European Union countries that fail to keep air pollution below agreed levels do not have to provide financial compensation to citizens, the European Court of Justice ruled on Thursday.
The case was brought forward by JP — a resident of the Paris region — who claimed compensation from the French State for €21 million. He alleged that his health has deteriorated since 2003 because of declining air quality in the French capital.
He accused the country’s authorities of failing to fulfil their obligations under EU law to ensure air pollution is kept below a certain level.
Under a 2008 EU directive, the daily mean of PM10 pollution — small particles that are inhaled into the lungs and can cause adverse health effects — cannot exceed 50 micrograms per cubic metre more than 35 times in a year. The annual mean may not exceed 40 micrograms per cubic metre.
Several EU countries, including France, Poland and Italy, have been dragged in front of the ECJ by the European Commission in recent years over “systematic failure” to meet these EU rules.
JP’s case had been referred to the ECJ by the Versailles Administrative Court of Appeal.
In an opinion released earlier this year, an adviser to the ECJ had sided with the plaintiff, arguing that “an infringement of the limit values for the protection of air quality under EU law may give rise to an entitlement to compensation from the state”.
Advocate General Juliane Kokott noted however that governments could avoid liability if they could prove the pollution limits would still have been breached if a sufficient air quality plan had been in place.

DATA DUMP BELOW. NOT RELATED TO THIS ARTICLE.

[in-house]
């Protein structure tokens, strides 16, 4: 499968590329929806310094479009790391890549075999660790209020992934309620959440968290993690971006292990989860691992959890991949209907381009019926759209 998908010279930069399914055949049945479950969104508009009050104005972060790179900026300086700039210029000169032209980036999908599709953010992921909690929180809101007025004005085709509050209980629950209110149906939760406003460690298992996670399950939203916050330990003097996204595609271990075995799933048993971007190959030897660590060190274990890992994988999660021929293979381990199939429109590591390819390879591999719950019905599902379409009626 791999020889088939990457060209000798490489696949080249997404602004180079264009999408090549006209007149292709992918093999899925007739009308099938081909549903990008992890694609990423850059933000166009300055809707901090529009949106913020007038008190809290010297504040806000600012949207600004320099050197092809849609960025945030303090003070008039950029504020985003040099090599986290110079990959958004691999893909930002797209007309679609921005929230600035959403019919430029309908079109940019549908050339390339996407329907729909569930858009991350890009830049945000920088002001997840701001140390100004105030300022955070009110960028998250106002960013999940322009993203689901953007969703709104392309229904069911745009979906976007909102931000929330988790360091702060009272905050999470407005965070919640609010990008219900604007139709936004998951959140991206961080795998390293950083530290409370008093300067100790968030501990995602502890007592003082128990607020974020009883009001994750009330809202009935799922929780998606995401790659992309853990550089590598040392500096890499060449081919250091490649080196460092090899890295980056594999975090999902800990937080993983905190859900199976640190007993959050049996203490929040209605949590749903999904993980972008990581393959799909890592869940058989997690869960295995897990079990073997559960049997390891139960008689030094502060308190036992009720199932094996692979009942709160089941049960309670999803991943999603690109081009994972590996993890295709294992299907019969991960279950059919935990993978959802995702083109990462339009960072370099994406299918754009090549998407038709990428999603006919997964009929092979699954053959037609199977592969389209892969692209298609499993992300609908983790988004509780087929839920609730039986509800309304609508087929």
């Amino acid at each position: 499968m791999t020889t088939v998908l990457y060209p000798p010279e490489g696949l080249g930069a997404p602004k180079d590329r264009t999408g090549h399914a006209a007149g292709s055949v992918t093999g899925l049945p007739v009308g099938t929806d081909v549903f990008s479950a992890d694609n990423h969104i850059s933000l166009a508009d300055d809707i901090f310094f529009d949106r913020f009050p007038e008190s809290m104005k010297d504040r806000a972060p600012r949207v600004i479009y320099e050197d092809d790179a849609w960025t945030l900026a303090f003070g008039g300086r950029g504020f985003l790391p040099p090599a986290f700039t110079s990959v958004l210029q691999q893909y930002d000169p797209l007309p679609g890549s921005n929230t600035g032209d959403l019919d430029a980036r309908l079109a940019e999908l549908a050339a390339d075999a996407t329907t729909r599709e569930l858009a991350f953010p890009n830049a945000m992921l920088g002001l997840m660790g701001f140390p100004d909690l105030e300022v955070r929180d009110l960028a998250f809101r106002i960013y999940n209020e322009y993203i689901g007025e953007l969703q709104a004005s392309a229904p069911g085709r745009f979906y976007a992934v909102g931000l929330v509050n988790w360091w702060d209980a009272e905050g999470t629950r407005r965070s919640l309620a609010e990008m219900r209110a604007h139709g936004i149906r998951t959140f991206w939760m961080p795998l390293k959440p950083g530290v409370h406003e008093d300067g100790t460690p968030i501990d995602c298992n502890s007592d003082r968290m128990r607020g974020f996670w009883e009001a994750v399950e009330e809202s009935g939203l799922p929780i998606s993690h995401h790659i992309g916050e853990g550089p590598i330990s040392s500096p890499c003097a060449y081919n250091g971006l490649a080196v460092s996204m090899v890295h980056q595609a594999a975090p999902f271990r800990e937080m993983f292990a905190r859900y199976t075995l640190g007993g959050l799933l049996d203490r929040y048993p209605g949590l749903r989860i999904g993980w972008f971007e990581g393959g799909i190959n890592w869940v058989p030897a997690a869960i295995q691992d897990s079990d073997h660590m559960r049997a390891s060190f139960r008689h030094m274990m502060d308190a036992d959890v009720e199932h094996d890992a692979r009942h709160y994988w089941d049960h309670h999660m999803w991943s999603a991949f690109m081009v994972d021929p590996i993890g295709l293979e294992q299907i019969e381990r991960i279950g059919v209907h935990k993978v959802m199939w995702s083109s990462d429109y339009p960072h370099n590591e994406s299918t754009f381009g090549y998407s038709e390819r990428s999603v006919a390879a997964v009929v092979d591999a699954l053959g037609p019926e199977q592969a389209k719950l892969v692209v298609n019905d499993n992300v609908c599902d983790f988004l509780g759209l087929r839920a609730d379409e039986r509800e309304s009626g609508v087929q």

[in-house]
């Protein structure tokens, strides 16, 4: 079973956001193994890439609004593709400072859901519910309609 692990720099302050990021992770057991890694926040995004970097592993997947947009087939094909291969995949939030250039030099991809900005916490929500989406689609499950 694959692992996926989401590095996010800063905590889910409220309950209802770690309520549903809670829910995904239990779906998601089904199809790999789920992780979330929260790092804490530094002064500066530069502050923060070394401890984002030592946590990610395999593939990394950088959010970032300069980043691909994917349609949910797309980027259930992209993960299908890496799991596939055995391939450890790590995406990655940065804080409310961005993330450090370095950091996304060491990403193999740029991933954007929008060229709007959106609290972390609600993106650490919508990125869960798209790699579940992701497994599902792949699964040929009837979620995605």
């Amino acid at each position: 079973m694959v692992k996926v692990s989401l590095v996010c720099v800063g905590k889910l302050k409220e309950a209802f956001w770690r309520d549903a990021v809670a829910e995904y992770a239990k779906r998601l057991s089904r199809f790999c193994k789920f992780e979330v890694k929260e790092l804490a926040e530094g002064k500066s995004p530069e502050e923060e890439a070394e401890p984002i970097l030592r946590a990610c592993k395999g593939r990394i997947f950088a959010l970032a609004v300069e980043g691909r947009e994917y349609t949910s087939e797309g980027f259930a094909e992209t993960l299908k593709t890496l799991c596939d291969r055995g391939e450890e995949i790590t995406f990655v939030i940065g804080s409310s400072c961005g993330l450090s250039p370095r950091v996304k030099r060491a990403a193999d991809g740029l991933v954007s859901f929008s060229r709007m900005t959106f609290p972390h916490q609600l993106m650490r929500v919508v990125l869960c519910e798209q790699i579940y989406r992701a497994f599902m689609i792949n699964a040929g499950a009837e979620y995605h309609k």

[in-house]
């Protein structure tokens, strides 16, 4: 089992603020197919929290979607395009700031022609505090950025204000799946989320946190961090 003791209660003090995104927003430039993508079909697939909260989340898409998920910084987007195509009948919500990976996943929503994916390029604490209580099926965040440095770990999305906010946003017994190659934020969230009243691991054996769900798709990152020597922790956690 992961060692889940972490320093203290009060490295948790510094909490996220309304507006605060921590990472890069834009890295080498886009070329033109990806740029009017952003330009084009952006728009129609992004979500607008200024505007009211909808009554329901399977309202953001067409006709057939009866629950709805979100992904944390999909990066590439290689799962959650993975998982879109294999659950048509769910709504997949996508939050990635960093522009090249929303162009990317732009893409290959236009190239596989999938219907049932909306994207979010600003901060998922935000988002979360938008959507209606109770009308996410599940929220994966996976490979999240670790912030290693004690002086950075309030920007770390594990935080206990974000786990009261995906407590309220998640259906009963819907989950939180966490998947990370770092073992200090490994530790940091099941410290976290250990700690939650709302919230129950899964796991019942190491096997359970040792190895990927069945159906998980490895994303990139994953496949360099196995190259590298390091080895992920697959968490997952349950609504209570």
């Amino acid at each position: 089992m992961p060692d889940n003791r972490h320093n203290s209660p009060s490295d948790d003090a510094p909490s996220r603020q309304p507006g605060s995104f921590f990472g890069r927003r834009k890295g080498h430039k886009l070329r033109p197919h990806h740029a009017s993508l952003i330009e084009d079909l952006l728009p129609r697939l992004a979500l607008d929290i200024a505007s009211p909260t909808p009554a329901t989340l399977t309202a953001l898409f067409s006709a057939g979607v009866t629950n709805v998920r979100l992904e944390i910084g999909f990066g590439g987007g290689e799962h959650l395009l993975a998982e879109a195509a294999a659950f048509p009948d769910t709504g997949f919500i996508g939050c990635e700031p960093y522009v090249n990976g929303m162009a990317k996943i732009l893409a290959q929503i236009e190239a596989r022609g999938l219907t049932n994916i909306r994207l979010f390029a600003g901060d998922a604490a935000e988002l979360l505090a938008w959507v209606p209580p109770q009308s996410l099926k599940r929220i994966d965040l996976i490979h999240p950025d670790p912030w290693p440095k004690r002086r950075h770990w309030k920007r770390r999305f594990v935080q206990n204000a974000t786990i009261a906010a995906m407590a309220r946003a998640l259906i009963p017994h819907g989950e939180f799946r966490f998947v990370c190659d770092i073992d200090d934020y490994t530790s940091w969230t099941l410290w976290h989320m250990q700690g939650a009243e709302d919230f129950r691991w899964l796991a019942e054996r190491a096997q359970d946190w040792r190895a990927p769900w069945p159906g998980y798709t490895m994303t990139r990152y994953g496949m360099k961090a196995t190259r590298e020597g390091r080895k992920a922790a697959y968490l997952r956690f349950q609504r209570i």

But the ECJ broke with the advice, ruling that “European directives setting standards for ambient air quality are not, as such, intended to confer rights on individuals, the violation of which could give them a right to compensation”.
It said that individuals must “nevertheless be able to obtain from the national authorities, possibly by bringing an action before the competent courts, that they adopt the measures required under the European directives, such as an air quality plan”.
It added that liability can be incurred “on the basis of domestic law, under less restrictive conditions” and that domestic courts can also “issue injunctions accompanied by periodic penalty payments to ensure compliance by that State with its obligations under Union law”.
The latest figures from the European Environment Agency show that air pollution causes more than 300,000 premature deaths a year — a sharp decline from the roughly one million premature deaths that were caused by fine particulate pollution in the early 1990s.
The report found that if the most recent air quality guidelines from the World Health Organisation (WHO) were followed, the number of fatalities could be cut in half.
The European Commission proposed in October to update its air pollution directive with stricter guidelines to align more closely with WHO standards and achieve zero pollution for air by 2050 at the latest.
Under the proposal, the annual limit value for the main pollutant — fine particulate matter (PM2.5) — is proposed to be cut by more than half while people suffering health damages from air pollution would have the right to be compensated in the case of a violation of EU air quality rules or be represented by non-governmental organisations through collective actions for damage compensation.
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